The idea of boundary making has moved to the centre of influential agendas in immigration research. While many studies show the location and meaning of ethnic boundaries to vary across contexts, the conditions under which actors pursue different strategies of boundary making and produce different configurations of boundaries remain largely unknown. A major reason is the lack of a contextual unit of analysis that allows one to look at a large number of comparable social fields in which processes of boundary making unfold.
My project is based on the idea that studying peer dynamics across a large number of schools constitutes strategic research material for understanding boundary making. I aim to develop a theory of boundary making that explains which combinations of attributes tend to become the basis of peer group affiliation and identities depending on school context.
Realising this agenda has recently become possible through advances in multilevel longitudinal social network analysis and the collection of unique panel data on complete networks of over 18,000 students in more than 900 Dutch, English, German, and Swedish classrooms in 2010 and 2011. In order to investigate how the current influx of refugees transforms the configurations of boundaries, I will strategically complement this data by conducting a new three-wave panel study in one third of the original German schools. As part of this data collection, I will conduct the first smartphone-based experience sampling study on adolescents’ everyday boundary work, which allows me to capture its everyday salience as well as the impact of public discourse and political events.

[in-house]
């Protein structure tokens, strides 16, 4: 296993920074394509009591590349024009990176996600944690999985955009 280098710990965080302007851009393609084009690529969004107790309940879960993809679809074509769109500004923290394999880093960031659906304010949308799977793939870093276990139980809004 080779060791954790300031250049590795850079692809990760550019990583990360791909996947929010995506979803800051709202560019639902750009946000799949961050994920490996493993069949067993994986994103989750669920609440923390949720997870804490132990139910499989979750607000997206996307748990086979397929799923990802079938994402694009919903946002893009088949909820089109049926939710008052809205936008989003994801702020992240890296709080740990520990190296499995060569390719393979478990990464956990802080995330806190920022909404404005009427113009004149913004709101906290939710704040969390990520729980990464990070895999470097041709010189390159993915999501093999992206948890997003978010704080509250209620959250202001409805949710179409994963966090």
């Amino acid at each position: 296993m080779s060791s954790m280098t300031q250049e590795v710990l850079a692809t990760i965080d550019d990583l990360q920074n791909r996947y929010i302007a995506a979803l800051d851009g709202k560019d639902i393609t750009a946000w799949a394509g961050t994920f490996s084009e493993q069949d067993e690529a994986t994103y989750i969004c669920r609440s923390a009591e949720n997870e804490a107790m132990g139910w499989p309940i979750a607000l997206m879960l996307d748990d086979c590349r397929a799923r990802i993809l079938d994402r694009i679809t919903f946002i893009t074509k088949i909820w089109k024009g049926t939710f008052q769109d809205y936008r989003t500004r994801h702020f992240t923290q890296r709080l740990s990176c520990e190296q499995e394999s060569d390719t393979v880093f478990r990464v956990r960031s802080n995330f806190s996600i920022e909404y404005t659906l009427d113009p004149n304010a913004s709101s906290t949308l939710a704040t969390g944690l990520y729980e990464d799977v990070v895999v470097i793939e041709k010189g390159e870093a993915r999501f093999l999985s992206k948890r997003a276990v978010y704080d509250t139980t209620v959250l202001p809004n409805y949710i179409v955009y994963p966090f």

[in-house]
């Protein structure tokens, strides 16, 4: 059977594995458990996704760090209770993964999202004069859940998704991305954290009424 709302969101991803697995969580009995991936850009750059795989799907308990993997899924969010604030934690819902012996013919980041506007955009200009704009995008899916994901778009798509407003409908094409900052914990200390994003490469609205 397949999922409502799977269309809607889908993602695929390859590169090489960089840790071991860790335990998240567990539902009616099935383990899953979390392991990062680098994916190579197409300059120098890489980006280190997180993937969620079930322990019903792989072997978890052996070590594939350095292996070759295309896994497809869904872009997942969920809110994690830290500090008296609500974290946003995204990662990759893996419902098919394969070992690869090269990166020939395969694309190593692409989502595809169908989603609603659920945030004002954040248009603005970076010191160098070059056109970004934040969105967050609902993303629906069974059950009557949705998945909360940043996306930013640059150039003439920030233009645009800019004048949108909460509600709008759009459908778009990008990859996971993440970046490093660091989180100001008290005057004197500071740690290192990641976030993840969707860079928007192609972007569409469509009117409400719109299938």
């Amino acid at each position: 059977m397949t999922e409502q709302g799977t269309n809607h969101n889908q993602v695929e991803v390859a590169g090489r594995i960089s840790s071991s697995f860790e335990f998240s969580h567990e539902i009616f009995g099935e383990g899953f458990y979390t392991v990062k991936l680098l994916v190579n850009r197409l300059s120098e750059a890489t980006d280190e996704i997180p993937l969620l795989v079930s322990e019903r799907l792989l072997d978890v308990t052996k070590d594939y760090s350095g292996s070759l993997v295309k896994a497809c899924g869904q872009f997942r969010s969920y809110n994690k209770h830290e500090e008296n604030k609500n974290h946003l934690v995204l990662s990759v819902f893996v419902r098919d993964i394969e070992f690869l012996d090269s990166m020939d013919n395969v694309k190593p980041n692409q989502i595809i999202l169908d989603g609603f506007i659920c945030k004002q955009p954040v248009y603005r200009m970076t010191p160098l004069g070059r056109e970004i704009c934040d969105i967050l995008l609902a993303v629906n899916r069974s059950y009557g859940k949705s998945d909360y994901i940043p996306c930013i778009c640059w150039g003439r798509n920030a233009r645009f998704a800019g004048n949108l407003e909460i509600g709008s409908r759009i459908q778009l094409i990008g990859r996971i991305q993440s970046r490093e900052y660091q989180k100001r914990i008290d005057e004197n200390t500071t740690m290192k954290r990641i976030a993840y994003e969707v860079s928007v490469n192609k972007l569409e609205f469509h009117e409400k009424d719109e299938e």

Aside from breaking new ground in the interdisciplinary fields of boundaries studies, immigration research, and network science, my project will potentially have an important social impact by identifying new factors that support or hinder the social integration of minority students.